When you’ve been reduced to less than a centimetre in height, naturally, everything looks enormous. Metamorphosis takes advantage of this perspective to turn the mundane contents of – for example – a drawer into an exciting insect-sized obstacle course. You might think that being up close to everything may make for a visually unappetising experience. However, I found the visuals for Metamorphosis impressive and at times, stunning. I’m not sure that screenshots can do the game justice – you might just have to give the demo a try to see for yourself what I mean.
Objects are detailed and textured, and the colours are vibrant. The way that scenes merge from familiar settings into fantastical locations is seamless and surreal. One moment you’re in a lawyer’s office, the next you’re navigating moving drawers on a filing cabinet to find a path into the secret world of insects. On a whole, the artwork leans towards the surrealist style – as perhaps you might expect from a Kafka-inspired videogame. There are a few areas where the ground seems to be lacking in detail but the overall experience makes up for this. Even so, you’ll probably be too involved in the story, concerned about making the next jump or busy enjoying another aspect of the scenery to notice.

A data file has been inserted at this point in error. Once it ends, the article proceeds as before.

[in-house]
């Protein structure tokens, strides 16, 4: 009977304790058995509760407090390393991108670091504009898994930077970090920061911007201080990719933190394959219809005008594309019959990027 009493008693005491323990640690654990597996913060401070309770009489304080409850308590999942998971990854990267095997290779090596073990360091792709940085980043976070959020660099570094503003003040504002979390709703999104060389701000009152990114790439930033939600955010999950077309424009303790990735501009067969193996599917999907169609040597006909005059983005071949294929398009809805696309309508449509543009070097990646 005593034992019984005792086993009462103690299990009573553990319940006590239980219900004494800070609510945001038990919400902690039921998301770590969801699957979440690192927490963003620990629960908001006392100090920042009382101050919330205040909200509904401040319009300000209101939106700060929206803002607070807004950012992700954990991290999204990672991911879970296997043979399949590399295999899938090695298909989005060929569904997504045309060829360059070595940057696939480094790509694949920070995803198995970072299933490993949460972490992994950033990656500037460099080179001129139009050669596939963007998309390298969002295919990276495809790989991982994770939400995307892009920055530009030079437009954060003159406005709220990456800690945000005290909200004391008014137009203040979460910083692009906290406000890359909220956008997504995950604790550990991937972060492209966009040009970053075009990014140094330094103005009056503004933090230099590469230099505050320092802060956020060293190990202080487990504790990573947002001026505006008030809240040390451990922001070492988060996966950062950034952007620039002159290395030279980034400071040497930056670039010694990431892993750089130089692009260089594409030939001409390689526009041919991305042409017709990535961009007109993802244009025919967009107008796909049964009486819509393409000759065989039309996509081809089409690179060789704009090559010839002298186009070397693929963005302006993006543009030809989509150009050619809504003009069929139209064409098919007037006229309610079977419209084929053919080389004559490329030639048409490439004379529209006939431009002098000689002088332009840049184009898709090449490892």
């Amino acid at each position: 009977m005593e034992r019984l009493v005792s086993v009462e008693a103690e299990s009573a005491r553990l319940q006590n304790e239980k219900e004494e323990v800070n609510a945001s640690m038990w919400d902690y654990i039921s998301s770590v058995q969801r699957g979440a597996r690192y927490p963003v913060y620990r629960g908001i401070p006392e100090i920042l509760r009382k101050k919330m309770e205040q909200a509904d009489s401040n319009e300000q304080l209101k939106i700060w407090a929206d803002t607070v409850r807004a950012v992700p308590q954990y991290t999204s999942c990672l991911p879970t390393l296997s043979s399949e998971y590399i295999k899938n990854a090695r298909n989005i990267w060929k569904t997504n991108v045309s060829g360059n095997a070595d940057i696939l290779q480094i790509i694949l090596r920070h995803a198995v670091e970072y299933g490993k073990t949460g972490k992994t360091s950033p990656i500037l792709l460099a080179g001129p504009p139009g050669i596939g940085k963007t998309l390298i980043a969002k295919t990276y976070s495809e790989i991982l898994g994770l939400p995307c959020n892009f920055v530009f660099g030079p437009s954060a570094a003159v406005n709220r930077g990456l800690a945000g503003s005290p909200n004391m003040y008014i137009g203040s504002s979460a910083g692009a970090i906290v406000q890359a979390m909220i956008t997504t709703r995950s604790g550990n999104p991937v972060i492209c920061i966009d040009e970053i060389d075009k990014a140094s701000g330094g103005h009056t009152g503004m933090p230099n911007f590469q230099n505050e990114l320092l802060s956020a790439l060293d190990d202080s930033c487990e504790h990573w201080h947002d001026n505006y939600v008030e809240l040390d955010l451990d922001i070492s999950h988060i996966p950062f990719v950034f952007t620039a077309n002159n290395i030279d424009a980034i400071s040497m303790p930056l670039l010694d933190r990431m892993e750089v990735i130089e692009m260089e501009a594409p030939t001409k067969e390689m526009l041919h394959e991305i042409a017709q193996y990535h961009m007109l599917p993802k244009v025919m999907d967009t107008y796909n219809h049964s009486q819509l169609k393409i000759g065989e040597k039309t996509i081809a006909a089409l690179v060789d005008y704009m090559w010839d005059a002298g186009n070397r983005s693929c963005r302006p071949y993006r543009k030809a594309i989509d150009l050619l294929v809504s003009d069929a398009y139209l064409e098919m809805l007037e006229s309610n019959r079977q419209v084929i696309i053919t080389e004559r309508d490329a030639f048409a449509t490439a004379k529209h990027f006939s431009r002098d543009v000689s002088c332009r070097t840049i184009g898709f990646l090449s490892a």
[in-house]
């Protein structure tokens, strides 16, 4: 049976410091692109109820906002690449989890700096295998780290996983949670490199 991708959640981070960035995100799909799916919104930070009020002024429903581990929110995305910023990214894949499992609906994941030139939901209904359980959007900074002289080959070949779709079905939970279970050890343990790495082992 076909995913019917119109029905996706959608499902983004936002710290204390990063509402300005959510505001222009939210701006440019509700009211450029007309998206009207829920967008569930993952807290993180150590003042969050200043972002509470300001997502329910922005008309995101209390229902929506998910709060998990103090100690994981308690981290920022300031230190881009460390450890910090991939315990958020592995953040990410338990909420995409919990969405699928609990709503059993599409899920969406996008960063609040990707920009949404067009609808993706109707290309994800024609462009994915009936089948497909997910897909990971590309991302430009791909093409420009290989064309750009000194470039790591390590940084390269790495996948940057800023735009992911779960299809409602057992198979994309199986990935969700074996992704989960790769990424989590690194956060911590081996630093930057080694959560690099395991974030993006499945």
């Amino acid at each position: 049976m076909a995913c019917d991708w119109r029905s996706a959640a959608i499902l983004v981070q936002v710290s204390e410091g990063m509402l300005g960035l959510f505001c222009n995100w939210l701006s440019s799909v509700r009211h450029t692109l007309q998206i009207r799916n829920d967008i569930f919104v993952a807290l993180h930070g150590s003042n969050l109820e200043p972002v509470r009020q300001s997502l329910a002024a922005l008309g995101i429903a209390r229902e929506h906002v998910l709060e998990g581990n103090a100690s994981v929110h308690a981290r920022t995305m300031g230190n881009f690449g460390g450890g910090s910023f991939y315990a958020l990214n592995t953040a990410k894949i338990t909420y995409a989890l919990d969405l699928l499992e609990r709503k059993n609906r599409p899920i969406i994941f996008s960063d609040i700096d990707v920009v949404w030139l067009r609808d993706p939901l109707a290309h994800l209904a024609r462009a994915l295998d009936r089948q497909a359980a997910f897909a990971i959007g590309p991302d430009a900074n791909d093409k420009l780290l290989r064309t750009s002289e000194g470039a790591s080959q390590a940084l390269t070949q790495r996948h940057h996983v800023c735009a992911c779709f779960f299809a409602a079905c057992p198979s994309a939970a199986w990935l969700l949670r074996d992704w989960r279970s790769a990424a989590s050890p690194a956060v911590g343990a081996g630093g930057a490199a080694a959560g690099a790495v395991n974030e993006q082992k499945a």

Metamorphosis contains a great variety of levels with lots going on to entertain and create a feeling of immersion. For example, pipes with steam pouring out of them, other insects with whom you can interact, a hypnotising swirl of certificates and constantly moving cogs. The art style used gives the game the feel of an interactive version of an animated feature, such as A Bug’s Life or Antz. Combined with the enchanting musical score, it creates the impression of playing through a fairy-tale.
Scuttle on Through
Metamorphosis is not a difficult game. If you’re looking for something to play for a chilled run-through with no blood sweat or tears, this is it. There are puzzles to solve but the focus is on working out who you need to talk to and where you need to go. You also have some choice about your actions as you progress through the story. The achievements can act as a sort of guide here as to optional deeds. There is more than one ending – I have played all the way through twice and discovered two quite different finales.